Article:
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Friday, November 20, 2015

The importance of protecting confidential information, even after retirement.

The need to access confidential information is not limited to persons working for intelligence agencies.  The U.S. Government employs hundreds of professionals who work in the intelligence for numerous different agencies and departments.  In order for persons to work in the intelligence field, they must pass a background investigation and a polygraph examination.  A successful completion of the investigation with result in the individual being granted a clearance.  There are many retired U.S. government employees who at one time or another had a clearance, including former officers of the Department of State, Department of Defense, Homeland Security and the FBI.  These Americans are entrusted with enough secrets to probably cripple our nation, even after they have left active service.  Although it is vital to have the latest intelligence, some secrets keep their value for a very long time.  The United States has done a tremendous job choosing intelligence officers, as very few Americans trusted with secrets have decided to betray their country.

Unfortunately, some individuals have made that terrible decision and shared classified information with uncleared persons.  In the past, a few CIA officers have traded secrets with the Russians for financial compensation, and I believe at one time a Department of Defense employee with access to classified intelligence betrayed his country at the request of a woman (who turned out to be a Soviet spy).  I don't know much about these persons who have committed the ultimate betrayal, mostly because those events occurred years before I made the choice to enter the intelligence field.  What I do remember vividly is the trial of U.S. soldier Bradley Manning, and the revelations of former NSA employee Edward Snowden.  I realize that some folks draw a distinction between these two cases, but I don't.  Both men had agreed to treat classified information in accordance with the rules and regulations of the U.S. Army and the National Security Agency.  Both men showed a complete lack of integrity by breaking that vow.  I understand the sympathy for Snowden; many Americans are concerned that the U.S. Government may have exceeded its mandate with regards to intelligence collection and the American public.  I have complete confidence that the U.S. Government is not illegally collecting information on U.S. citizens, nor has it exceeded the bounds of its mission to provide security for the American people in a time of war.  If Snowden felt that his employer had overreached its marching orders, then he should have quit.  As a former NSA officer, he would have been able to write a book or speak publicly about his concerns, as long as he didn't reveal classified information.  This particular issue is so important to me because when Manning and Snowden released classified information, they very well could have put people's lives in jeopardy.  Snowden may THINK he knows what was included in the information he released, but the reality is, he probably has no clue.  But the enemy may understand the released documents in a way that escapes Snowden, because he isn't trained as an operational Case Officer, and therefore can't fully grasp what is included in the cables that he read on a daily basis.  Its very simple: if you can no longer abide by the obligations of confidentiality that have been agreed to, then you need to resign and find other work.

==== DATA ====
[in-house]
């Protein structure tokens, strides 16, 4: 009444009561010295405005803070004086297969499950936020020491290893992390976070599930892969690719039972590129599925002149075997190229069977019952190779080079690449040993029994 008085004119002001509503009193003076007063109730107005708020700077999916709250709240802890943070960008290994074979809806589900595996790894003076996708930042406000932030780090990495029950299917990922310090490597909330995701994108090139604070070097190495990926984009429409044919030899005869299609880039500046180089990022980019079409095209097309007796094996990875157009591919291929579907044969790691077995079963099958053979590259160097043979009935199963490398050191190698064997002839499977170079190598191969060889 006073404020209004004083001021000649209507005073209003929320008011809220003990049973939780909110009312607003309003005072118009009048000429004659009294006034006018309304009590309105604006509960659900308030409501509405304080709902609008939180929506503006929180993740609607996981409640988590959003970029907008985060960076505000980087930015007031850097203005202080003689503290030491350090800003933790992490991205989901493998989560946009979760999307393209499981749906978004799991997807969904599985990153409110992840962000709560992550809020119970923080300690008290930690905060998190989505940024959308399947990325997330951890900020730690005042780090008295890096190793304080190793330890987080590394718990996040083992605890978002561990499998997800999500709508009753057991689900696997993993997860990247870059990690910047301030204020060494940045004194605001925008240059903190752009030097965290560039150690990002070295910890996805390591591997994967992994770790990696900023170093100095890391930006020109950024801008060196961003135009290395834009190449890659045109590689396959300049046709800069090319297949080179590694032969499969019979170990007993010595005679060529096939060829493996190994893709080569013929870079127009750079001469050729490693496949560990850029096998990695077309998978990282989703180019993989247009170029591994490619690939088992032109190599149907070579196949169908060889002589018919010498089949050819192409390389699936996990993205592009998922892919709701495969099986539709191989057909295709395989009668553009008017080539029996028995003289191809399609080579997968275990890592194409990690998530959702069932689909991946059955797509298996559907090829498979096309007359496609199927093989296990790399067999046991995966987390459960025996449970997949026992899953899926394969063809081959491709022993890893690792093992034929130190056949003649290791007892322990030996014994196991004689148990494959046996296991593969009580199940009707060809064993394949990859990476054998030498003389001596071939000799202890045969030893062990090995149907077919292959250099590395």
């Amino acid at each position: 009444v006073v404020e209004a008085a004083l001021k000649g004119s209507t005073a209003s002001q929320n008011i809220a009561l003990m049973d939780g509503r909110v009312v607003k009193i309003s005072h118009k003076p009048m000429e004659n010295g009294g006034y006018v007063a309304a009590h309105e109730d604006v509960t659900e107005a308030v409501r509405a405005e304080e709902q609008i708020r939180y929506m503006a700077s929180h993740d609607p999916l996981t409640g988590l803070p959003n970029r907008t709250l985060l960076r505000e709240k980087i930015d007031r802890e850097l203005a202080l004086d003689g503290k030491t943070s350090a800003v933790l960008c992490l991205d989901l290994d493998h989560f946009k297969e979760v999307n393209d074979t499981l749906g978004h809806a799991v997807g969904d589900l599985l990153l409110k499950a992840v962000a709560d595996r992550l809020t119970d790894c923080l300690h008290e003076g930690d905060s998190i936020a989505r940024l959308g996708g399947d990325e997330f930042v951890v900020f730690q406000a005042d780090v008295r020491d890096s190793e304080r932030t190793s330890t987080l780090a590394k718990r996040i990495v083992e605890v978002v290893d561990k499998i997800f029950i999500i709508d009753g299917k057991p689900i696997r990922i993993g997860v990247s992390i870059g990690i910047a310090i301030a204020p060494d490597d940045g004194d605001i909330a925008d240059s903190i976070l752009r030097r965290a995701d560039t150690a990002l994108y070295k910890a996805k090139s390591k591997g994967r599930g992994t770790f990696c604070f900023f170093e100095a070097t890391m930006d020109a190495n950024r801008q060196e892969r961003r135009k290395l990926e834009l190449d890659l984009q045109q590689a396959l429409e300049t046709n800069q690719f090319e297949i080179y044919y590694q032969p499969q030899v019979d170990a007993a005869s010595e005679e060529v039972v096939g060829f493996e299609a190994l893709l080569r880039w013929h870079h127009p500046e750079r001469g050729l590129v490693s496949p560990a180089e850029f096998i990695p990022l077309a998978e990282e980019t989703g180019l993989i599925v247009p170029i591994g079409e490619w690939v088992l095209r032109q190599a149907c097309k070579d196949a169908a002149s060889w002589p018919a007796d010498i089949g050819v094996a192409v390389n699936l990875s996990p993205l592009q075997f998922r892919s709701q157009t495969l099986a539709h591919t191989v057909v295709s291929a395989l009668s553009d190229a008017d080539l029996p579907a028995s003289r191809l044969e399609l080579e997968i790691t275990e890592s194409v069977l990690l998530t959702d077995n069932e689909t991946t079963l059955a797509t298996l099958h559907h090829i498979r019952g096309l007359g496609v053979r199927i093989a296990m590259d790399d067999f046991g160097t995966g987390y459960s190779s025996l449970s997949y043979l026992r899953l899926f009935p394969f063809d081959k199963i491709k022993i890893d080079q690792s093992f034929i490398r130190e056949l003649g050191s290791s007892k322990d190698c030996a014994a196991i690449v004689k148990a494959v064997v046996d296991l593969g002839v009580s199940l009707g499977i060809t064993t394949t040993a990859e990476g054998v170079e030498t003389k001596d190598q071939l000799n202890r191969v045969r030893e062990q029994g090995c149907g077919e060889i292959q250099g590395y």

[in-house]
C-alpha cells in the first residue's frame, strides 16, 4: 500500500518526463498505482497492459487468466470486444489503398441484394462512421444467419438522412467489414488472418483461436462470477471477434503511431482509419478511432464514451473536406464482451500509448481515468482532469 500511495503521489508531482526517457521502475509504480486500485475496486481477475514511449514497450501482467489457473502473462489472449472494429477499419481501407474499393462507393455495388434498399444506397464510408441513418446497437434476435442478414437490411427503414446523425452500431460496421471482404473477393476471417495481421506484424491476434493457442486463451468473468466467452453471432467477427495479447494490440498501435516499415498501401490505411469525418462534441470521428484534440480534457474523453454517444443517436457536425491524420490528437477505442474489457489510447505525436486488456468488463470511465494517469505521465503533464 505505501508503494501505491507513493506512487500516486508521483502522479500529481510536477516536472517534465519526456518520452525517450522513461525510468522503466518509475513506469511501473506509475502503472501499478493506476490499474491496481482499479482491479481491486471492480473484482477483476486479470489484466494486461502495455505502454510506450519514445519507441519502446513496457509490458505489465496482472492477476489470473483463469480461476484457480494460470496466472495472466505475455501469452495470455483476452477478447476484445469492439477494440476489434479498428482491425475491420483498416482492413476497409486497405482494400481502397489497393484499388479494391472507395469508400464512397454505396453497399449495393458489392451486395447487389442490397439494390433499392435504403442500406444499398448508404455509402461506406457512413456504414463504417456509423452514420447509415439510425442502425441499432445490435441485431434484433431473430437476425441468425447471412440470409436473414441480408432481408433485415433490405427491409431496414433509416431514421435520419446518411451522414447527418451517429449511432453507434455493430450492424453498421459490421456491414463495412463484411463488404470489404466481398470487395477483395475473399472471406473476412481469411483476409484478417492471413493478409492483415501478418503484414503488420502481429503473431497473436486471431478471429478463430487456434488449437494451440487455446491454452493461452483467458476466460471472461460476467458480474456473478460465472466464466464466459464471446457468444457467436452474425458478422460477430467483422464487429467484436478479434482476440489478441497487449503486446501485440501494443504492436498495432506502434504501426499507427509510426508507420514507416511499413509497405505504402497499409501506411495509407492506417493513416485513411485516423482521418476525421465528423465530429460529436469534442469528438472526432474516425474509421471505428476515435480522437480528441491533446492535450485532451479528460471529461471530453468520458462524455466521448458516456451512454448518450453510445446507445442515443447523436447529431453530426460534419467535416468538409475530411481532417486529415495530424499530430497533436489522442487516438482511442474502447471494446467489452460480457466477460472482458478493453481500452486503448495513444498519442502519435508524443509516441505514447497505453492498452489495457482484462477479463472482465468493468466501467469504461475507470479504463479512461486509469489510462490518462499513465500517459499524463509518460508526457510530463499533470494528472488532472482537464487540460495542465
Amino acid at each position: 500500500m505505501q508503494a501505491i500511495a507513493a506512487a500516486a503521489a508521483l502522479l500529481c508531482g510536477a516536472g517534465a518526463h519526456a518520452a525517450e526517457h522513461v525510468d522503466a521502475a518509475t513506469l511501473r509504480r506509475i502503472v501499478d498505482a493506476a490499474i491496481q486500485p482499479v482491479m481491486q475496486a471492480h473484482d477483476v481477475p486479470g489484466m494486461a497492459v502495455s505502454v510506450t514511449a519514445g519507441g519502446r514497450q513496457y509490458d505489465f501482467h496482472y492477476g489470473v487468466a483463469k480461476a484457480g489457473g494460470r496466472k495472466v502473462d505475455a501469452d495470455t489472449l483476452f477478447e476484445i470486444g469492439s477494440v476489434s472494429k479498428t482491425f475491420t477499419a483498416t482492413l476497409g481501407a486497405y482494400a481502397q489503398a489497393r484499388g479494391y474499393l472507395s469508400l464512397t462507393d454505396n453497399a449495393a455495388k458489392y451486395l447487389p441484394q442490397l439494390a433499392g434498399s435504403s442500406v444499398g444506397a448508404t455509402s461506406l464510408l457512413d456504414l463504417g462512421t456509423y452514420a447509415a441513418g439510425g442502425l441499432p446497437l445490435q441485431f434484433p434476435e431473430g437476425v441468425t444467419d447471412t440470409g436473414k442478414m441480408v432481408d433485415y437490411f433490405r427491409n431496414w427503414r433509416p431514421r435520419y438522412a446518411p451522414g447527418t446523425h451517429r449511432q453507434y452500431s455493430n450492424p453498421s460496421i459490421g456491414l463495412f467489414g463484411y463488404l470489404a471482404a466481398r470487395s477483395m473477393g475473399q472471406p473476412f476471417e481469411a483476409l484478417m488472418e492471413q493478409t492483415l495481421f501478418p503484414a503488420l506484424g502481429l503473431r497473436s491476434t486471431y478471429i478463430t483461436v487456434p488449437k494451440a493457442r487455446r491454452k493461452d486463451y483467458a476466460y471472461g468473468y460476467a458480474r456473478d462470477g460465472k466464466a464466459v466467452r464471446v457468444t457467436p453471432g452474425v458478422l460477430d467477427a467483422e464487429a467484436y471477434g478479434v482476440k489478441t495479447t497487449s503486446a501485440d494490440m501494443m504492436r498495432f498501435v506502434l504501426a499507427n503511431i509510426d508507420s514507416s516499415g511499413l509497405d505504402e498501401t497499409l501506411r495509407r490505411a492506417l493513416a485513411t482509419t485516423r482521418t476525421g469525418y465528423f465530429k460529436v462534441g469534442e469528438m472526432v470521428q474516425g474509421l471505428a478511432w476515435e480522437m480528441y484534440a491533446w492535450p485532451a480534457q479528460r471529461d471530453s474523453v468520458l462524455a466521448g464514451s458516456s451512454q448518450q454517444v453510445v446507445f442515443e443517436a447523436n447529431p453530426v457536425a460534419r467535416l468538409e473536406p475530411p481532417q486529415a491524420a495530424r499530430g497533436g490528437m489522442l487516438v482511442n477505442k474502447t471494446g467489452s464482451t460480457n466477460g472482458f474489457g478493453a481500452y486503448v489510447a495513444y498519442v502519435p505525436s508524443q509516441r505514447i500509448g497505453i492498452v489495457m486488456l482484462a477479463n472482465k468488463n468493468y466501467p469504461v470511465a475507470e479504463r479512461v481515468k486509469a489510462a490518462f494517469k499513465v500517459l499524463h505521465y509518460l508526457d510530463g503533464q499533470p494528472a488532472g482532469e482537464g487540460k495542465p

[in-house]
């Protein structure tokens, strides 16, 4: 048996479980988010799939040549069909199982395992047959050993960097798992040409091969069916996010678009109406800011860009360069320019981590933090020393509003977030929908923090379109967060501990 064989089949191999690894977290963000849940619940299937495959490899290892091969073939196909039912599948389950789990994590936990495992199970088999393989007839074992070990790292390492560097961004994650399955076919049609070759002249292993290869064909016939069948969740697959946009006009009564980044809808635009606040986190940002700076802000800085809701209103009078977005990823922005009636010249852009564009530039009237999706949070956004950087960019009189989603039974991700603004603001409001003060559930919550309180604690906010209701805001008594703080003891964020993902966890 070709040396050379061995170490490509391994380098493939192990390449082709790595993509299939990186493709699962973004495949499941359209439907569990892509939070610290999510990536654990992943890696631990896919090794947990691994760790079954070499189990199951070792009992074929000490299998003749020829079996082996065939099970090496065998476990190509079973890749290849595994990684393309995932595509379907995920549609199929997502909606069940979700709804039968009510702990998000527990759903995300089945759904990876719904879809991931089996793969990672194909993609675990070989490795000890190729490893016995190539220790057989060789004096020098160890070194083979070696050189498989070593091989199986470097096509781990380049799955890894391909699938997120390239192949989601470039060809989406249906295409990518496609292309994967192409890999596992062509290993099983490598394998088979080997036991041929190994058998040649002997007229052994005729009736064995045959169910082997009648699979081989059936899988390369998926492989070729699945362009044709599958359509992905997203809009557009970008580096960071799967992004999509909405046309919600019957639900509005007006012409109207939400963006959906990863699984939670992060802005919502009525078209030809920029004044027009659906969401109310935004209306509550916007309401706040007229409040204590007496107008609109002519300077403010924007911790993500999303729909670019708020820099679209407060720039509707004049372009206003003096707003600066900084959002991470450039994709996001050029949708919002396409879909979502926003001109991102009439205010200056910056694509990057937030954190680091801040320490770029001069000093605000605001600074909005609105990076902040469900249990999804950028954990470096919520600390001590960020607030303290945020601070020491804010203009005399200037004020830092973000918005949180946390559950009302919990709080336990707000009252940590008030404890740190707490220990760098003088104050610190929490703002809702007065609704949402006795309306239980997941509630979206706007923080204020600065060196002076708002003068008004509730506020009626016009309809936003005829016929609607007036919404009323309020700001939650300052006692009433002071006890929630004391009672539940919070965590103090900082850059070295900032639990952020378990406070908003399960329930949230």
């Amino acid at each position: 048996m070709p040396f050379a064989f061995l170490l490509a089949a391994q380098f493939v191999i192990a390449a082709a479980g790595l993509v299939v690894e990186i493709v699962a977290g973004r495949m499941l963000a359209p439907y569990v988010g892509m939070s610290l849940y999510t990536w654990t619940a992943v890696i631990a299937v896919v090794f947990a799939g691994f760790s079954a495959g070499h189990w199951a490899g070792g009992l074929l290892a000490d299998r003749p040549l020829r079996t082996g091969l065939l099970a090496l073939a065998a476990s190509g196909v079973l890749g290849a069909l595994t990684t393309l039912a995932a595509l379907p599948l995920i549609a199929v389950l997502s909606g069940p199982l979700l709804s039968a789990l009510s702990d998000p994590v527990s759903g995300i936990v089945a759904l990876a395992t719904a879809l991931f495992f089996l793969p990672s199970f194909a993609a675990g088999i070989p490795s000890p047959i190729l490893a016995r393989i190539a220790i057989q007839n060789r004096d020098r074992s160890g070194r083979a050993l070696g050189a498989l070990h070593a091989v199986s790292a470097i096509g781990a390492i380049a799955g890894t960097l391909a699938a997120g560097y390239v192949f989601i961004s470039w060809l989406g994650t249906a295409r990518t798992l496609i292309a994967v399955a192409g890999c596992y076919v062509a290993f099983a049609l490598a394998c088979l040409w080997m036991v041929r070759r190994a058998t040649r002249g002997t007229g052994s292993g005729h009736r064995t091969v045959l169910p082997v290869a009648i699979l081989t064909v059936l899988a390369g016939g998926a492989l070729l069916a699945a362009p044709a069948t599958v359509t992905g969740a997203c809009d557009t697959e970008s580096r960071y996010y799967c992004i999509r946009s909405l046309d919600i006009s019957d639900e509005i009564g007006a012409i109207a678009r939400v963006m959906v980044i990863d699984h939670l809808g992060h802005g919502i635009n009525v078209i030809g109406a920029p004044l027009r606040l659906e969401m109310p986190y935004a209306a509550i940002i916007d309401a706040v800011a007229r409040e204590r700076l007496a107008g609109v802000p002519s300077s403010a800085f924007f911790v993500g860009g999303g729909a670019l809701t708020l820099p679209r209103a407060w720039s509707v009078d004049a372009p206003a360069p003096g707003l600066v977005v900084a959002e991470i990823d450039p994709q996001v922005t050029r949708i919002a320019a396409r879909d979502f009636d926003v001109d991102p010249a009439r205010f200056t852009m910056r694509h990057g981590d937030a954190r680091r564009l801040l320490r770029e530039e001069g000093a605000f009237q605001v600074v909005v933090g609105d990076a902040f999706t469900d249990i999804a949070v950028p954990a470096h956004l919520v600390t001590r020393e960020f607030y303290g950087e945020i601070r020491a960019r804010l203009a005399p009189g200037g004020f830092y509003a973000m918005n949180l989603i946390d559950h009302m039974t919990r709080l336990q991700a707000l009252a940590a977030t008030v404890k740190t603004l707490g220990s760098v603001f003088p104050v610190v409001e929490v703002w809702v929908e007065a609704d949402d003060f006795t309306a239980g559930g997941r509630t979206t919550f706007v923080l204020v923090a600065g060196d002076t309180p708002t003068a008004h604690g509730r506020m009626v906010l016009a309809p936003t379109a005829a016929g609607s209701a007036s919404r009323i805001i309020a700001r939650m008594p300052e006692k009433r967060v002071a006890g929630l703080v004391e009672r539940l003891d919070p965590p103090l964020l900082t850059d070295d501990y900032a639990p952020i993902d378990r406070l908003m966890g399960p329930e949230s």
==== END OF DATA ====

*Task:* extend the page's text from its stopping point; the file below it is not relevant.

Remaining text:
As stated earlier, the importance of confidentiality and protecting classified information does not end when a person retires.  The U.S. Government fully expects its retired officers who at one time or another during their careers were exposed to classified intelligence, to respect the rules and regulations of security until they die.  After medically retiring, I wrote a memoir about my career.  I followed the process put in place for retired Agency officers who write a book; I submitted by manuscript for review in its entirety, and what they Agency chose to redact, was permanently removed.  This includes photographs that were selected for inclusion in the book.  And when I speak publicly, I never exceed the bounds of what was included in my book.  I am firm believer in the rules of confidentiality; I have seen good security practice save lives, and unfortunately, I've seen bad security destroy lives.  When a Case Officer is conducting a confidential meeting with an asset overseas, his dedication to tradecraft is necessary to protect the life of his asset.  When an Officer working in the Pentagon reviews a classified document on a current operation, that Officer must show the same dedication and respect for security as the Case Officer overseas.  And there are no "do-overs".  The CIA does a tremendous job training its officers to understand and respect the procedures in-place to protect classified information; the old World War II British poster with the phrase, "Lose Lips Sinks Ships", is just as relevant today as it was then.  If you decide to embark on a career in the Intelligence Field, understand that it will more than likely be a very rewarding experience.  Also understand that all it takes is one careless mistake, one time bending the rules, for people to lose their lives.  Its a tremendous responsibility.

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